Infectious Diseases Society of America Guidelines on Infection Prevention for Health Care Personnel Caring for Patients with Suspected or Known COVID-19 Last updated April 30, 2020 at 10:00 AM EDT and posted online at www.idsociety.org/COVID19guidelines/ip. Please check website for most updated version of these guidelines. Version 1.0.1 Infectious Diseases Society of America Guidelines on Infection Prevention for Health Care Personnel Caring for Patients with Suspected or Known COVID-19 Authors (...) , Washington 2 VA Northeast Ohio Healthcare System, Case Western Reserve University School of Medicine, Cleveland, Ohio 3 Duke Center for Antimicrobial Stewardship and Infection Prevention, Duke University School of Medicine, Durham, North Carolina 4 Department of Infectious Diseases, Cleveland Clinic, Cleveland, Ohio 5 Queen Mary Hospital, Department of Microbiology, Li Ka Shing Faculty of Medicine, The University of Hong Kong, Hong Kong Special Administrative Region, China 6 Department of Pediatrics
Infectious Diseases Society of America Guidelines on the Diagnosis of COVID-19 Last updated May 6, 2020 and posted online at www.idsociety.org/COVID19guidelines/dx. Please check website for most updated version of these guidelines. Supplementary materials are available here. Version 1.0.1 Infectious Diseases Society of America G8uidelines on the Diagnosis of COVID-19 Kimberly E. Hanson 1 , Angela M. Caliendo 2 , Cesar A. Arias 3 , Janet A. Englund 4 , Mark J. Lee 5 , Mark Loeb 6 , Robin Patel 7 (...) , Abdallah El Alayli 8 , Mohamad A. Kalot `9 , Yngve Falck-Ytter 10 , Valery Lavergne 11 , Rebecca L. Morgan 12 , M. Hassan Murad 13 , Shahnaz Sultan 14 , Adarsh Bhimraj 15 , Reem A. Mustafa 16 Affiliations 1 Department of Internal Medicine and Pathology, University of Utah, Salt Lake City, Utah 2 Department of Medicine, Warren Alpert Medical School of Brown University, Providence, Rhode Island 3 Division of Infectious Diseases, Center for Antimicrobial Resistance and Microbial Genomics, University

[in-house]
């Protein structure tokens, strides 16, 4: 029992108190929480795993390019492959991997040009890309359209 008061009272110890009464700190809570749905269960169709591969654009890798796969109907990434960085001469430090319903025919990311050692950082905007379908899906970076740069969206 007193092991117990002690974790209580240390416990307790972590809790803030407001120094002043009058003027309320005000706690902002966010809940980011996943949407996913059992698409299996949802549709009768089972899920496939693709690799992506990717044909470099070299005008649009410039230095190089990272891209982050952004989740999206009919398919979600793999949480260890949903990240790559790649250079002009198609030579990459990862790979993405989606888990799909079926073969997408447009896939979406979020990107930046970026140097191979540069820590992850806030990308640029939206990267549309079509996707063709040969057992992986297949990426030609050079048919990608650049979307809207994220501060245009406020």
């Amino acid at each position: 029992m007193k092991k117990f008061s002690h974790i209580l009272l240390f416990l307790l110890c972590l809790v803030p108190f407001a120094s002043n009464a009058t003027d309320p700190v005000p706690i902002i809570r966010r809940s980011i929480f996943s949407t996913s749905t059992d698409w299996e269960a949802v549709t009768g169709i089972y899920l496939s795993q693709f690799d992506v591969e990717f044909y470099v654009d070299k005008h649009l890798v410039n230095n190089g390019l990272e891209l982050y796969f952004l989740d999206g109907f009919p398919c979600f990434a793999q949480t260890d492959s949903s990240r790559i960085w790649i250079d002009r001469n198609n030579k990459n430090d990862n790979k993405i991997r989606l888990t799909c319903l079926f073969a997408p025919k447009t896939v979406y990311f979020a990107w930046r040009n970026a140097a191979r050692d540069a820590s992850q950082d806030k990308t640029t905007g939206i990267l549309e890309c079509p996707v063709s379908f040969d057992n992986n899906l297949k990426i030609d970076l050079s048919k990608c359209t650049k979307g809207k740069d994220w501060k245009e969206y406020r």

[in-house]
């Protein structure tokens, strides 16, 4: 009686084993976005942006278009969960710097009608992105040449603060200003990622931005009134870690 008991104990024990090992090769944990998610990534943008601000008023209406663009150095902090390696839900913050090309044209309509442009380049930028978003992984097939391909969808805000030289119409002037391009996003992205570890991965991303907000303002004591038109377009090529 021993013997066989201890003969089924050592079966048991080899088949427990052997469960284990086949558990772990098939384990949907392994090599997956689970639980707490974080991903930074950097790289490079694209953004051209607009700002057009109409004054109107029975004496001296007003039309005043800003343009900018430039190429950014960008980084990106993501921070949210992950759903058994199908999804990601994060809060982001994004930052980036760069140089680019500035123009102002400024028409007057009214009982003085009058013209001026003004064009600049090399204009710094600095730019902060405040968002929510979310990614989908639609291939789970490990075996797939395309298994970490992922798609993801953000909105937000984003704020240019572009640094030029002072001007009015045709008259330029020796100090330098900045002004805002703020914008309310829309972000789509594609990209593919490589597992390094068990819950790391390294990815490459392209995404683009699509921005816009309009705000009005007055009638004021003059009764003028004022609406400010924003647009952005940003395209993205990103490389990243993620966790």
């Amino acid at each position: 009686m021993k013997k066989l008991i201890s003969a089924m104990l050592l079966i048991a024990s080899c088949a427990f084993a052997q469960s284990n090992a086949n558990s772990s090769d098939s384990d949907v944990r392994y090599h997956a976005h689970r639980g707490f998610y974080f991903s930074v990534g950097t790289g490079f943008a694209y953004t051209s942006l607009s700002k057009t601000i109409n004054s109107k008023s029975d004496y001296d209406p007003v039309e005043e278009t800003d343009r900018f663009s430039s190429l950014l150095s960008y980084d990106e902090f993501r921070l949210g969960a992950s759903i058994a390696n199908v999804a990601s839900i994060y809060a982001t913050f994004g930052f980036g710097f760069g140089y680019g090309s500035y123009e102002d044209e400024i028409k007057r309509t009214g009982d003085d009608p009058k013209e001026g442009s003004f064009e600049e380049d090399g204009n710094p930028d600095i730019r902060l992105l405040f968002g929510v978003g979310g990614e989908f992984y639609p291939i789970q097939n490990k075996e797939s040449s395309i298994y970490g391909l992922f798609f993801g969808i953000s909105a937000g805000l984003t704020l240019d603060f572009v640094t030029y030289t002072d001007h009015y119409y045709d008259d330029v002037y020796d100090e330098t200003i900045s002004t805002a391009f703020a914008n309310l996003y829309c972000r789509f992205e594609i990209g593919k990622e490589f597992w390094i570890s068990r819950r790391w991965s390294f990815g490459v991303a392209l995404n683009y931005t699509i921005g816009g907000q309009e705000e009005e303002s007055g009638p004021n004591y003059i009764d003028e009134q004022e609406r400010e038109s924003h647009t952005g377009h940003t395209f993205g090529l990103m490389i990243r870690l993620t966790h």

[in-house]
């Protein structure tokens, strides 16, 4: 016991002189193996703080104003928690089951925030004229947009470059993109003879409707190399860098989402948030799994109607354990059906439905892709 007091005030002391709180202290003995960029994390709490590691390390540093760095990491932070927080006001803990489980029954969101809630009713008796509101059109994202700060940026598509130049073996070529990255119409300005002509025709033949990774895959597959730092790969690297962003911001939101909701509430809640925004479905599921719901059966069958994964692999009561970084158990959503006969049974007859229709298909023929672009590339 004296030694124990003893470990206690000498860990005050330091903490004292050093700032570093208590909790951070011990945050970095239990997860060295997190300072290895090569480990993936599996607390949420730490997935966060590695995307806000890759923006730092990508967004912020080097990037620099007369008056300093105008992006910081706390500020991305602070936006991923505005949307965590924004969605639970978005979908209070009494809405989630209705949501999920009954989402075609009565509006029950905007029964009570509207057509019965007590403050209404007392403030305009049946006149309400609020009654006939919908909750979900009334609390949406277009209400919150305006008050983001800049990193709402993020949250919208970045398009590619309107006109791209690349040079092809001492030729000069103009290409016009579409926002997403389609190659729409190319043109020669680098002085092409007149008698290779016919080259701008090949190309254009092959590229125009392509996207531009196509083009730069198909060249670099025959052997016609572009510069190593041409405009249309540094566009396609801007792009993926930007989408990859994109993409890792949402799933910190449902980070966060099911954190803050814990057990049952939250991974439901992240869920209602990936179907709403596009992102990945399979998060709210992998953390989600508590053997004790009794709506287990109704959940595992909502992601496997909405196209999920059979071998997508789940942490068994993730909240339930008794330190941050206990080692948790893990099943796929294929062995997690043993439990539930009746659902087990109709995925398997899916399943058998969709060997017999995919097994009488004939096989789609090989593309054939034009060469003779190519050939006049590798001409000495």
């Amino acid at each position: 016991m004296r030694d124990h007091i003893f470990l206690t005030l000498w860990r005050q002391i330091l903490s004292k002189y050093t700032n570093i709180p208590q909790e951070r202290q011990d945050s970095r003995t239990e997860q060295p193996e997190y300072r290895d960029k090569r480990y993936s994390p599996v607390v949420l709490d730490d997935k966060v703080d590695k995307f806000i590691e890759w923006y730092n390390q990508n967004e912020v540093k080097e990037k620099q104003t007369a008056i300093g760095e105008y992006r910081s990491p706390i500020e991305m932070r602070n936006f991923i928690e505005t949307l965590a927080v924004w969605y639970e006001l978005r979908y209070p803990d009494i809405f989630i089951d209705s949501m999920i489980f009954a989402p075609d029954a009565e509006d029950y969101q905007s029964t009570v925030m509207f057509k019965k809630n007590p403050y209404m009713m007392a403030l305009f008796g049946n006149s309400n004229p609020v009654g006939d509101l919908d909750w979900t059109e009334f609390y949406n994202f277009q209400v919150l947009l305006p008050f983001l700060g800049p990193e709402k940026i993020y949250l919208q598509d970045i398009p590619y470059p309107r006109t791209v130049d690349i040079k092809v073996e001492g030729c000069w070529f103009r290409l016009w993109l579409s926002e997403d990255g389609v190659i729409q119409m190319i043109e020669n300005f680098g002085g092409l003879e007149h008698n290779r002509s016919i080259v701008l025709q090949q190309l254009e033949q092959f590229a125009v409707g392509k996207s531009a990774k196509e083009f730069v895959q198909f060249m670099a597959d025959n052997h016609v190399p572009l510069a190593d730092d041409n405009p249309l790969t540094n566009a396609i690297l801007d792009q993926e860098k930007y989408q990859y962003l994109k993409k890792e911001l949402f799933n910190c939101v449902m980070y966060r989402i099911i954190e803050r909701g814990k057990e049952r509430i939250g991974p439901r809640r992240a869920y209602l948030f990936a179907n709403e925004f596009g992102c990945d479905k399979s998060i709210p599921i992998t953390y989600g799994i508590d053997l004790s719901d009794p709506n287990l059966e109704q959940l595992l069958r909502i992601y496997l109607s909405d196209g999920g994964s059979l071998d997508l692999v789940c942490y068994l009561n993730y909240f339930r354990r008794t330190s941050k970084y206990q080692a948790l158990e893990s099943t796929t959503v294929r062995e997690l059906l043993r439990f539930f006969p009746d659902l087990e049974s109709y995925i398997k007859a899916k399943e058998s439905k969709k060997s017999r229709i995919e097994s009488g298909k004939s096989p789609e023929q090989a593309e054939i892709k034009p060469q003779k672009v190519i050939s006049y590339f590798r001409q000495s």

and in a proportion, the agent often remains unknown. Several different sources show that a large proportion of pathogens implicated in respiratory infections are unknown. This could be because the ILI has no recognised agent, or mistakes in the sampling and testing have been made, or some may have a non-infectious cause. This type of evidence generates uncertainties, but should also stimulate further research, broader thinking and a more flexible approach to pandemic preparedness. Even the survivors (...) COVID 19 – Understanding the Unknown in Acute Respiratory Infections COVID 19 - Understanding the Unknown in Acute Respiratory Infections - CEBM CEBM The Centre for Evidence-Based Medicine develops, promotes and disseminates better evidence for healthcare. Navigate this website COVID 19 – Understanding the Unknown in Acute Respiratory Infections May 11, 2020 Tom Jefferson, Carl Heneghan As the shattered and half-frozen remnants of Napoleon’s once-mighty Grand Armee approached Vilnius in early